An article in the Economist called The Cradle’s Costly Revenge, highlights a number of unfortunate and unintended consequences of government planning.
In Quebec, some parents are lucky enough they may leave their children with state-subsidized daycare providers, for the bargain-basement price of $5 to $7. It should go without saying that there are enough “long waiting lists” for the 200,000 day-care places that the Province plans to build another 20,000 in the next few years. In other news, “The parental-leave programme, which was forecast to require C$1 billion annually, already costs 50% more.”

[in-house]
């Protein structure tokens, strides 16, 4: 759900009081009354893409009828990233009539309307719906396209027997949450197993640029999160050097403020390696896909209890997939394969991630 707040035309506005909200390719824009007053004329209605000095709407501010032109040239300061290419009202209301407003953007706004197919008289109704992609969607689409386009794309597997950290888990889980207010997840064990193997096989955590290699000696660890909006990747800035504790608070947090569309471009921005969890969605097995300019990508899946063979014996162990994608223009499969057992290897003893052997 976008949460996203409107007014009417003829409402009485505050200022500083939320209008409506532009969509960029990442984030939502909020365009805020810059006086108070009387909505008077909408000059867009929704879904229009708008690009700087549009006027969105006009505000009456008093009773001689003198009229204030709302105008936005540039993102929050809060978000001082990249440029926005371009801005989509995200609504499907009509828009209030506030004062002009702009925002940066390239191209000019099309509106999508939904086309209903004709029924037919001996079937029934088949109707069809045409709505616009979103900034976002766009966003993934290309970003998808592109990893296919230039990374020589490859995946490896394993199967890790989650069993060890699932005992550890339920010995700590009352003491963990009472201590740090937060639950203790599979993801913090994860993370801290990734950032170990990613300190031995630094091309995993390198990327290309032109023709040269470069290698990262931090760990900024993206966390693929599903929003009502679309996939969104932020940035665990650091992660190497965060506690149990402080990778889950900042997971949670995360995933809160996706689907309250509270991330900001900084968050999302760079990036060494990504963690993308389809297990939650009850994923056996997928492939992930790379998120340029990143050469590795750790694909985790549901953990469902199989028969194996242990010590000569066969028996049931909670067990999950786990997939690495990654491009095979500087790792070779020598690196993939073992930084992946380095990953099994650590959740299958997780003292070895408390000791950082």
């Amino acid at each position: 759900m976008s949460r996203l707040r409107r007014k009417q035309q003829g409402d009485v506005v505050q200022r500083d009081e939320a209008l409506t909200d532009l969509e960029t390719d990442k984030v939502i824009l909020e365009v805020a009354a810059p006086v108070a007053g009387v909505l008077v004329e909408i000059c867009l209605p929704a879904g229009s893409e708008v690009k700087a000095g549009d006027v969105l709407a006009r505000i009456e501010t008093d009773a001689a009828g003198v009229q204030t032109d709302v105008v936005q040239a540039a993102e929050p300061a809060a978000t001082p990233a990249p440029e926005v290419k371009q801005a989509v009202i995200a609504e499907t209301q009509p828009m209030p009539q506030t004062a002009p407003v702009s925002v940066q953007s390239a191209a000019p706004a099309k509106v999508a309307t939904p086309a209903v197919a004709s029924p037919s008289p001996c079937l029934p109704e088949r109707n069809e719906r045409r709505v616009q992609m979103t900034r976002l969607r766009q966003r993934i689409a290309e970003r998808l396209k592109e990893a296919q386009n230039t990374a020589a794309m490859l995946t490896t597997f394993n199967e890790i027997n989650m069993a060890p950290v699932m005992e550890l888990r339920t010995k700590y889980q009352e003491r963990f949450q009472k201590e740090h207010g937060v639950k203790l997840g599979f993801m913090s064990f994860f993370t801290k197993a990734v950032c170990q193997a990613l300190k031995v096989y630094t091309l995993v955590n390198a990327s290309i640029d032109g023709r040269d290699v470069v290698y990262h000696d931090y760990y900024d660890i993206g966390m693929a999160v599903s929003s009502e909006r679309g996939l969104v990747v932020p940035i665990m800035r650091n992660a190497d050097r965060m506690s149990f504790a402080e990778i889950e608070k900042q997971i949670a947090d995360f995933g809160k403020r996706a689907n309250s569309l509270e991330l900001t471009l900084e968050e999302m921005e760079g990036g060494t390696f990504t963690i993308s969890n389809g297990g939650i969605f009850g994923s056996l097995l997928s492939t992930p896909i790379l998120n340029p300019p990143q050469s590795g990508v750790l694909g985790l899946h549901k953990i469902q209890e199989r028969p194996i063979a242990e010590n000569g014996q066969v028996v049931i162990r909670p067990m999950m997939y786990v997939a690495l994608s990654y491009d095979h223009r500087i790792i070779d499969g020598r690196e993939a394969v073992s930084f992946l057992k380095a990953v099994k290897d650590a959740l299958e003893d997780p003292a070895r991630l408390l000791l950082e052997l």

Elementary comprehension of economics could’ve prevented these problems.
I notice that this paradox is a recurring theme here: If the policy makers responsible did not know elementary economics, they were unfit to make the decisions in the first place. If they did know elementary economics, then these two problems (and likely many more) are incontrovertible evidence that those in government, or rather those with the government’s ear, wielding all of its formidable power, are always prepared to lie to you in order to get what they want.